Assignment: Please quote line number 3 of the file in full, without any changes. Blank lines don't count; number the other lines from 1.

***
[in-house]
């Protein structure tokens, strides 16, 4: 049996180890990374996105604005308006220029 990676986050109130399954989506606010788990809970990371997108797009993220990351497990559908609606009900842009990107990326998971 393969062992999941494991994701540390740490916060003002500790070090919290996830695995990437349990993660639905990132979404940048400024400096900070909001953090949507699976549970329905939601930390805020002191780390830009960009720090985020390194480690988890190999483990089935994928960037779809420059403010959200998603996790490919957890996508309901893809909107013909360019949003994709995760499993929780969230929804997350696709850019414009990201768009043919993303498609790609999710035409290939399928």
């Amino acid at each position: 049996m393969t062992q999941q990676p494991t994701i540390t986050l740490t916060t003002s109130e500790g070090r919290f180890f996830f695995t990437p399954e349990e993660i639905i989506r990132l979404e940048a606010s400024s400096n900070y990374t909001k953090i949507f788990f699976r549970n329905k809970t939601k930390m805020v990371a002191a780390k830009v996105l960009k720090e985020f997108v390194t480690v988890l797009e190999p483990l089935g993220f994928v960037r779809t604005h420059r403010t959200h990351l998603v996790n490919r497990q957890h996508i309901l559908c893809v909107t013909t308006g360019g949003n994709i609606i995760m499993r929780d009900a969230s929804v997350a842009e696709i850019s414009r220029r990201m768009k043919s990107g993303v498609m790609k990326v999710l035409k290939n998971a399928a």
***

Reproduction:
């Amino acid at each position: 049996m393969t062992q999941q990676p494991t994701i540390t986050l740490t916060t003002s109130e500790g070090r919290f180890f996830f695995t990437p399954e349990e993660i639905i989506r990132l979404e940048a606010s400024s400096n900070y990374t909001k953090i949507f788990f699976r549970n329905k809970t939601k930390m805020v990371a002191a780390k830009v996105l960009k720090e985020f997108v390194t480690v988890l797009e190999p483990l089935g993220f994928v960037r779809t604005h420059r403010t959200h990351l998603v996790n490919r497990q957890h996508i309901l559908c893809v909107t013909t308006g360019g949003n994709i609606i995760m499993r929780d009900a969230s929804v997350a842009e696709i850019s414009r220029r990201m768009k043919s990107g993303v498609m790609k990326v999710l035409k290939n998971a399928a």